Intro to Sociology Chapter 2,3,4 Book Notes
Intro to Sociology Chapter 2,3,4 Book Notes SOC 1838G - 004
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This 8 page Class Notes was uploaded by Alyssa Andrea on Tuesday October 11, 2016. The Class Notes belongs to SOC 1838G - 004 at Eastern Illinois University taught by Shane D. Soboroff in Fall 2016. Since its upload, it has received 4 views. For similar materials see Introductory Sociology in Sociology at Eastern Illinois University.
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Date Created: 10/11/16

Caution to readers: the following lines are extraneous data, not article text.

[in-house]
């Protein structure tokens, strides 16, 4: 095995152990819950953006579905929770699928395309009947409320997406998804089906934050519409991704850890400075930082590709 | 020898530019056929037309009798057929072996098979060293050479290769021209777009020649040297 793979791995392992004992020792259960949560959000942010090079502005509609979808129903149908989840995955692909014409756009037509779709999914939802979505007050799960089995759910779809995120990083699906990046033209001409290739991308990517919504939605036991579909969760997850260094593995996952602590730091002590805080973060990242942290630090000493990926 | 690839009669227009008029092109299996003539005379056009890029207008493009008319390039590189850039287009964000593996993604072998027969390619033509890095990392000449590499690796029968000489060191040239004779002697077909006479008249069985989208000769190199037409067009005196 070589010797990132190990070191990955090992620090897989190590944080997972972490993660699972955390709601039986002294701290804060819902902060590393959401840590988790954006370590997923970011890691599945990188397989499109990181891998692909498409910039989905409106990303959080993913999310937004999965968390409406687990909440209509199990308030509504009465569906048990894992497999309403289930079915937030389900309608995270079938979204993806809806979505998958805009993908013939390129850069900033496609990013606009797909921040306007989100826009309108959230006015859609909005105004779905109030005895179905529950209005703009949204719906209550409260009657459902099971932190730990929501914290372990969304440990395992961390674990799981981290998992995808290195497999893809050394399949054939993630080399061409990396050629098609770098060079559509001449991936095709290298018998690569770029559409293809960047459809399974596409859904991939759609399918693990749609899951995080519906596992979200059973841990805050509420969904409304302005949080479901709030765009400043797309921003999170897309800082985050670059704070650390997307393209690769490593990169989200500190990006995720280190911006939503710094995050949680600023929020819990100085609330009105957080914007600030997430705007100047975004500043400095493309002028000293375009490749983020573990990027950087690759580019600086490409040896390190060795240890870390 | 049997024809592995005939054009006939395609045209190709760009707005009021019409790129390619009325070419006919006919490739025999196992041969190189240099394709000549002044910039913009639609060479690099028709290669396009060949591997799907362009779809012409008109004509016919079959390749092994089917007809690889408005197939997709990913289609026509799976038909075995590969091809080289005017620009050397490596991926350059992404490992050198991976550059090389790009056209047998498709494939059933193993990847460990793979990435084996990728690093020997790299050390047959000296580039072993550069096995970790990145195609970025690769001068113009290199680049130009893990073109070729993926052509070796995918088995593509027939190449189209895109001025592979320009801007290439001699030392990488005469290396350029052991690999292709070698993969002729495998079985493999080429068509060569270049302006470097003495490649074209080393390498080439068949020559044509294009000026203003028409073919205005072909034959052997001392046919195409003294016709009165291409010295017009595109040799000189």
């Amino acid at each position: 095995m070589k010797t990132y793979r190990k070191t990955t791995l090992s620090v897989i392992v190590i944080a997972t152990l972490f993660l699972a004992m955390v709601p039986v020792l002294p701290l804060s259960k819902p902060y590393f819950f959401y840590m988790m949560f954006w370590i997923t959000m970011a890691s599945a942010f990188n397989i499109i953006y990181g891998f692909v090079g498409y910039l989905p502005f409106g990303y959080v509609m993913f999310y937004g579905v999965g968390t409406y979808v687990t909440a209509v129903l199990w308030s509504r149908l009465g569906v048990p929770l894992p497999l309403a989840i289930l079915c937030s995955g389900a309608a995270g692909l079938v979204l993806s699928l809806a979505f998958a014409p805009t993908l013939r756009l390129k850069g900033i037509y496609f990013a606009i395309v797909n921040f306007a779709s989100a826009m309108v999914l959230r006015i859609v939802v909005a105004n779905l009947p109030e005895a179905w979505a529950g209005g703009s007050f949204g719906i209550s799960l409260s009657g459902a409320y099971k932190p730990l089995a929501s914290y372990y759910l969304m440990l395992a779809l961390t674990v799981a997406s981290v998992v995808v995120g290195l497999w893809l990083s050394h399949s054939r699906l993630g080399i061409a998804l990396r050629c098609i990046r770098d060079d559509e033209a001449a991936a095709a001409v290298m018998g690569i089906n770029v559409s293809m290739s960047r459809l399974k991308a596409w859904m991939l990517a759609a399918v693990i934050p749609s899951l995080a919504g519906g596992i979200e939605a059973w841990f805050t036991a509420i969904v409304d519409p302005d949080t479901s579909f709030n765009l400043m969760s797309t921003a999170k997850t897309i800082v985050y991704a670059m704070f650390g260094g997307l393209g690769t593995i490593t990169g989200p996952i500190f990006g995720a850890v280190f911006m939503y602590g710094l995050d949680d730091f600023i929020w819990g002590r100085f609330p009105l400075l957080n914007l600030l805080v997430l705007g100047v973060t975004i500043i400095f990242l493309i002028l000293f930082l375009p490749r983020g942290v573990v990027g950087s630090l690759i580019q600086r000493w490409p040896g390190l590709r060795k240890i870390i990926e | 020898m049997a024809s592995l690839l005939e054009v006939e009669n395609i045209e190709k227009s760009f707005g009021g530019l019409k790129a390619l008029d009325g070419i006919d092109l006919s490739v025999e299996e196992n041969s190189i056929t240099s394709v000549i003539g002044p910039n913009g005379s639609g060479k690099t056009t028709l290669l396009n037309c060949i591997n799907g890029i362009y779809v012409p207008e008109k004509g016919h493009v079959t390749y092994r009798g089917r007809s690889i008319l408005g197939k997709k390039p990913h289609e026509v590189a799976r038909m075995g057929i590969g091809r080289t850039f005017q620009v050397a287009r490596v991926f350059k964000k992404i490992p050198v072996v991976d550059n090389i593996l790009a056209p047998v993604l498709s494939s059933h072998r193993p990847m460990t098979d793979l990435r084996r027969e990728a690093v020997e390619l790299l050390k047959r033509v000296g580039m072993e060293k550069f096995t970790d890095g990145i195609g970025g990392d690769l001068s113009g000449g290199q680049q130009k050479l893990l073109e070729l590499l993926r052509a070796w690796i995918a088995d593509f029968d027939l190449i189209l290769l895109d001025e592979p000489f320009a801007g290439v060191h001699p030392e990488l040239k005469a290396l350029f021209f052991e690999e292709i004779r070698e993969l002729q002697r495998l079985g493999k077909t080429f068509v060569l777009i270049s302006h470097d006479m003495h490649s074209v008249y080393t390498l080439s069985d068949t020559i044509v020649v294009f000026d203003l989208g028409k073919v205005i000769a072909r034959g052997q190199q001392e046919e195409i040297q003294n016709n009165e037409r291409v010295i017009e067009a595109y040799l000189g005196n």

Chapter 2: Discover Sociological Research 1. Scientific Method A way of learning about the world that combines logically constructed theory and systematic observation to provide explanations of how things work. 2. Deductive Reasoning The process of taking an existing theory and logically deducing that if the theory is accurate, we should discover other patterns of behavior consistent with it. 3. Hypotheses Ideas about the world, derived from theories, which can be disproven when tested against observations. 4. Inductive Reasoning The process of generalizing to an entire category of phenomena from a particular set of observations. I. Sociology and Common Sense Quantitative Research research gathers data that can be quantified and offers insight into broad patterns of social behavior and social attitudes. Qualitative Research research that is characterized by data that cannot be quantified, focusing instead on generating in depth knowledge of social life, institutions, and processes. Common sense can sometimes be misleading. II. Research and the Scientific Method 1. Scientific Theoriesanswer questions about how and why scientific observations are as they are. 2. Characteristics of a good scientific theory Logically consistent Can be disproved 3. Concepts ideas that summarize a set of phenomena. 4. Operational definitiona definition of a concept that allows the concept to be observed and measured. A. Relationships Between Variables 1. Variableconcept that can take on 2 or more possible values. 2. Quantitative VariablesFactors that can be counted. 3. Qualitative VariablesVariables that express qualities and do not have numerical values. 4. Correlationthe degree to which two or more variables are associated with one another. 5. Causal relationshipa relationship between two variables in which one variable is the cause of the other. 6. Spurious relationshipa correlation between two or more variables that is actually the result of something else that is not being measured, rather than a causal link between the variables themselves. CORRELATION DOES NOT EQUAL CAUSATION B. Testing Theories and Hypotheses 1. Positive correlationrelationship showing that as one variable rises or falls, the other does as well. 2. Negative correlationone variable increases as the other decreases. 3. Principle of falsificationthe principle advanced by philosopher Karl Popper, that a scientific theory must lead to testable hypotheses that can be disproved if they are wrong. 4. Falsifiabilitythe ability for a theory to be disproven; the logical possibility for a theory to be tested and proven false. C. Validity and Reliability 1. Validitythe degree to which concepts and their measurements accurately represent what they claim to represent. 2. Reliabilitythe extent to which researchers findings are consistent with that of different studies of the same thing, or with the findings of the same study over time. 3. Biasa characteristic of results that systematically misrepresent the true nature of what is being studied. D. Objectivity in Scientific Research 1. Objectivitythe ability to represent the object of study accurately. 2. Value neutralitythe characteristics of being free of personal beliefs and opinions that would influence the course of research. 3. Replicationthe repetition of a previous study using a different sample or population to verify or refute the original findings. III. Doing Sociological Research Research methodsspecific techniques for systematically gathering data. A. Sociological Research Methods B. Survey Research 1. Surveya research method that uses a questionnaire or interviews administered to a group of people in person or by telephone or email to determine their characteristics, opinions, and behaviors. 2. Samplea portion of the larger population selected to represent the whole. 3. Populationthe whole group of people studied in sociological research. 4. Random samplingsampling in which everyone in the population of interest has an equal chance of being chosen for the study. C. Fieldwork 1. Fieldworka research method that relies on in depth and often extended study of a group or community. 2. Interviewa detailed conversation designed to obtain in depth information about a person and their activities. 3. Leading questionsquestions that tend to elicit particular responses. D. Experimentation 1. Experimentsresearch techniques for investigating cause and effect under controlled conditions. 2. Independent or experimental variablesvariables that can cause changes in other variables. 3. Dependent variablesvariables that change as a result of changes in other variables. E. Working with Existing Information 1. Statistical Dataquantitative information obtained from government agencies, businesses, research studies, and other entities that collect data for their own use. 2. Document Analysisthe examination of written materials or cultural products; previous studies, news reports, court records, campaign posters, films, and other forms of text or images produced by individuals, government agencies, or private organizations. F. Participatory Research IV. Doing Sociology: A Students Guide to Research A. Frame Your Research Question B. Review Existing Knowledge C. Select the Appropriate Method D. Weigh the Ethical Implications E. Collect and Analyze the Data F. Share the Results Chapter 3: Culture and Mass Media I. Culture: Concepts and Applications 1. Culturethe beliefs, norms, behaviors, and products common to the members of a particular group. A. Material and Nonmaterial Culture 1. Material Culturethe physical objects that are created, embraced, or consumed by society that help shape people’ lives. 2. Nonmaterial Culturethe abstract creations of human cultures, including language and social practices. 3. Beliefsparticular ideas that people accept as true. 4. Folkwaysfairly weak norms that are passed down from the past, the violation of which is generally not considered serious within a particular culture. 5. Moresstrongly held norms, the violation of which seriously offends the standards of acceptable conduct of most people within a particular culture. 6. Taboospowerful mores, the violation of which is considered serious and even unthinkable within a particular culture. 7. Lawscodified norms or rules of behavior. 8. Valuesthe general standards in society that define ideal principles, like those governing notions of right and wrong. B. Ideal and Real Culture in US Society 1. Ideal culturethe values, norms, and behaviors that people in a society profess to embrace. 2. Real culturethe values, norms, and behaviors that people exhibit in a society. 3. Cultural inconsistencya contradiction between the goals of ideal culture and the practices of real culture. C. Ethnocentrism 1. Doxictaken for granted as natural or normal in society. 2. Etic perspectivethe perspective of the outside observer. 3. Emic perspectivethe perspective of the insider, the one belonging to the cultural group in question. 4. Cultural relativisma worldview whereby the practices of a society are understood sociologically in terms of that society’s norms and values, and not the norms and values of another society. D. Subcultures 1. Subculturescultures that exist together with a dominant culture but differ in some important respects. II. Culture and Language 1. Languagea system of symbolic verbal, nonverbal, and written representations rooted within a particular culture. A. Language and Social Integration 1. Multiculturalisma commitment to respecting cultural differences rather than trying to submerge them into a larger dominant culture. III. Culture and Mass Media 1. High culturethe music, theatre, literature, and other cultural products that are held in particularly high esteem in society. 2. Popular culturethe entertainment, culinary, and athletic tastes shared by the masses. 3. Mass Mediamedia of public communication intended to reach and influence a mass audience. A. Culture, Media, and Violence 1. Rape culture a social culture that provides an environment conducive to rape. IV. Culture, Class, and Inequality 1. Social class reproductionthe way in which class status is reproduced from generation to generation with parents passing on a class position to their offspring. 2. Cultural Capitalwealth in the form of knowledge, ideas, verbal skills, and ways of thinking and acting. 3. Habitusthe internalization of objective probabilities and subsequent expression of those probabilities as choice. V. Culture and Globalization 1. Global Culturea type of culture that has spread across the world in the form of films, fast food restaurants, and popular music heard in virtually every country. Chapter 4: Socialization and Social Interaction I. The Birth of the Social Self 1. Socializationthe process by which people learn the culture of their society. A. Behaviorism and Social Learning 1. Behaviorisma psychological perspective that emphasizes the effect of rewards and punishments on human behavior. 2. Social Learningthe way people adapt their behavior in response to social rewards and punishments. B. Socialization as Symbolic Interaction 1. Looking glass selfthe concept developed by Charles Horton Cooley that our self image results from how we interpret other people’s views of us. 2. Primary groupssmall groups characterized by intense emotional ties, face to face interaction, intimacy, and a strong, enduring sense of commitment. 3. Secondary groupsgroups that are large and impersonal and characterized by fleeting relationships. 4. Reference groupsgroups that provide standards for judging our attitudes or behaviors. 5. The IGeorge Herbert Mead, the part of the self that is the impulse to act, it is creative, innovative, unthinking, and largely unpredictable. 6. The MeGeorge Herbert Mead, the part of the self through which we see ourselves as others see us. 7. Role Takingthe ability to take the roles of others in interaction. 8. Significant othersGeorge Herbert Mead, the specific people who are important in children’s lives and whose views have the greatest impact on the children’s self evaluations. 9. The Generalized Otherthe abstract sense of society’s norms and values by which people evaluate themselves. C. Stages of Development: Piaget and Kohlberg 1. Cognitive developmentthe theory developed by Piaget, that an individual’s ability to make logical decisions increases, as the person grows older. 2. Egocentricexperiencing the world as if it were centered entirely on oneself. D. Biological Needs Vs. Social Constraints 1. Psychoanalysisa psychological perspective that emphasizes the complex reasoning process of the conscious and unconscious mind. 2. Idaccording to Sigmund Freud, the part of the mind that is the repository of basic biological drives and needs. 3. Egoaccording to Sigmund Freud, the part of the mind that is the self, the core of what is regarded as a persons unique personality